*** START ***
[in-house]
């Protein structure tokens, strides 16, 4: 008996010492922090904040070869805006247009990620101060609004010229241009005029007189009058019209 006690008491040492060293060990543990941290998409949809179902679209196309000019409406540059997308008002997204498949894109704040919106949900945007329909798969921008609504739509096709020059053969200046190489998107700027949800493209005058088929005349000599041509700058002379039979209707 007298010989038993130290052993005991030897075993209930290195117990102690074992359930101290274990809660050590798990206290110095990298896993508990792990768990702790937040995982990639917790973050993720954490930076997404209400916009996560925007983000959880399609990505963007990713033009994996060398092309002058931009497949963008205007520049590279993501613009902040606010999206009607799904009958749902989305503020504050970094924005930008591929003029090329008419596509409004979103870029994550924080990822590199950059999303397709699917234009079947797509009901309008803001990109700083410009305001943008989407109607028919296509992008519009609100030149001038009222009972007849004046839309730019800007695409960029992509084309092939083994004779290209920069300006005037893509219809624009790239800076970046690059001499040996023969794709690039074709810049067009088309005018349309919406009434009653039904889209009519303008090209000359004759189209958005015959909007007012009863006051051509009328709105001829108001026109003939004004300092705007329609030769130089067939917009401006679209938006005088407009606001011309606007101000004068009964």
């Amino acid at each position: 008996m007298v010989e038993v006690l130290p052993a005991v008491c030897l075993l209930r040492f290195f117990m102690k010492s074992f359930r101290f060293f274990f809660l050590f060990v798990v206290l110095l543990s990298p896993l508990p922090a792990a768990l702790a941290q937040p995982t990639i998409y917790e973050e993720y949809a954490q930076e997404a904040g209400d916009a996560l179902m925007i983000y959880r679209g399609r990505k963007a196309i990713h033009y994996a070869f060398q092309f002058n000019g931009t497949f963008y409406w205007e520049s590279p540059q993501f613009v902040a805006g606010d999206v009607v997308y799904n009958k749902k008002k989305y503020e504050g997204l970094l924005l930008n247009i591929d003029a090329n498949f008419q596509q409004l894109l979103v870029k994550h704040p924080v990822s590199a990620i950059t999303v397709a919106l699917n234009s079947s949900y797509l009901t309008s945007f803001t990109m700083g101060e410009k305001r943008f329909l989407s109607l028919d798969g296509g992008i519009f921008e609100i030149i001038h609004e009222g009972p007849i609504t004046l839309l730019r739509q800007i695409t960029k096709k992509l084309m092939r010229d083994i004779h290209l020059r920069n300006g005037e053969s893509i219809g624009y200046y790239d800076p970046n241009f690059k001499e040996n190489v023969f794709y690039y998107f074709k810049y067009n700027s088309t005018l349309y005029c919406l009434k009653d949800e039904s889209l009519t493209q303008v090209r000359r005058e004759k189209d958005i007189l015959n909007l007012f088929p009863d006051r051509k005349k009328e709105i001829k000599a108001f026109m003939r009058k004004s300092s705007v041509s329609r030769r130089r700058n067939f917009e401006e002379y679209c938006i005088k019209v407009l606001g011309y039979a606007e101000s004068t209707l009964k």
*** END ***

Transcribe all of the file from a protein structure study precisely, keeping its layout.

[in-house]
């Protein structure tokens, strides 16, 4: 008996010492922090904040070869805006247009990620101060609004010229241009005029007189009058019209 006690008491040492060293060990543990941290998409949809179902679209196309000019409406540059997308008002997204498949894109704040919106949900945007329909798969921008609504739509096709020059053969200046190489998107700027949800493209005058088929005349000599041509700058002379039979209707 007298010989038993130290052993005991030897075993209930290195117990102690074992359930101290274990809660050590798990206290110095990298896993508990792990768990702790937040995982990639917790973050993720954490930076997404209400916009996560925007983000959880399609990505963007990713033009994996060398092309002058931009497949963008205007520049590279993501613009902040606010999206009607799904009958749902989305503020504050970094924005930008591929003029090329008419596509409004979103870029994550924080990822590199950059999303397709699917234009079947797509009901309008803001990109700083410009305001943008989407109607028919296509992008519009609100030149001038009222009972007849004046839309730019800007695409960029992509084309092939083994004779290209920069300006005037893509219809624009790239800076970046690059001499040996023969794709690039074709810049067009088309005018349309919406009434009653039904889209009519303008090209000359004759189209958005015959909007007012009863006051051509009328709105001829108001026109003939004004300092705007329609030769130089067939917009401006679209938006005088407009606001011309606007101000004068009964």
């Amino acid at each position: 008996m007298v010989e038993v006690l130290p052993a005991v008491c030897l075993l209930r040492f290195f117990m102690k010492s074992f359930r101290f060293f274990f809660l050590f060990v798990v206290l110095l543990s990298p896993l508990p922090a792990a768990l702790a941290q937040p995982t990639i998409y917790e973050e993720y949809a954490q930076e997404a904040g209400d916009a996560l179902m925007i983000y959880r679209g399609r990505k963007a196309i990713h033009y994996a070869f060398q092309f002058n000019g931009t497949f963008y409406w205007e520049s590279p540059q993501f613009v902040a805006g606010d999206v009607v997308y799904n009958k749902k008002k989305y503020e504050g997204l970094l924005l930008n247009i591929d003029a090329n498949f008419q596509q409004l894109l979103v870029k994550h704040p924080v990822s590199a990620i950059t999303v397709a919106l699917n234009s079947s949900y797509l009901t309008s945007f803001t990109m700083g101060e410009k305001r943008f329909l989407s109607l028919d798969g296509g992008i519009f921008e609100i030149i001038h609004e009222g009972p007849i609504t004046l839309l730019r739509q800007i695409t960029k096709k992509l084309m092939r010229d083994i004779h290209l020059r920069n300006g005037e053969s893509i219809g624009y200046y790239d800076p970046n241009f690059k001499e040996n190489v023969f794709y690039y998107f074709k810049y067009n700027s088309t005018l349309y005029c919406l009434k009653d949800e039904s889209l009519t493209q303008v090209r000359r005058e004759k189209d958005i007189l015959n909007l007012f088929p009863d006051r051509k005349k009328e709105i001829k000599a108001f026109m003939r009058k004004s300092s705007v041509s329609r030769r130089r700058n067939f917009e401006e002379y679209c938006i005088k019209v407009l606001g011309y039979a606007e101000s004068t209707l009964k």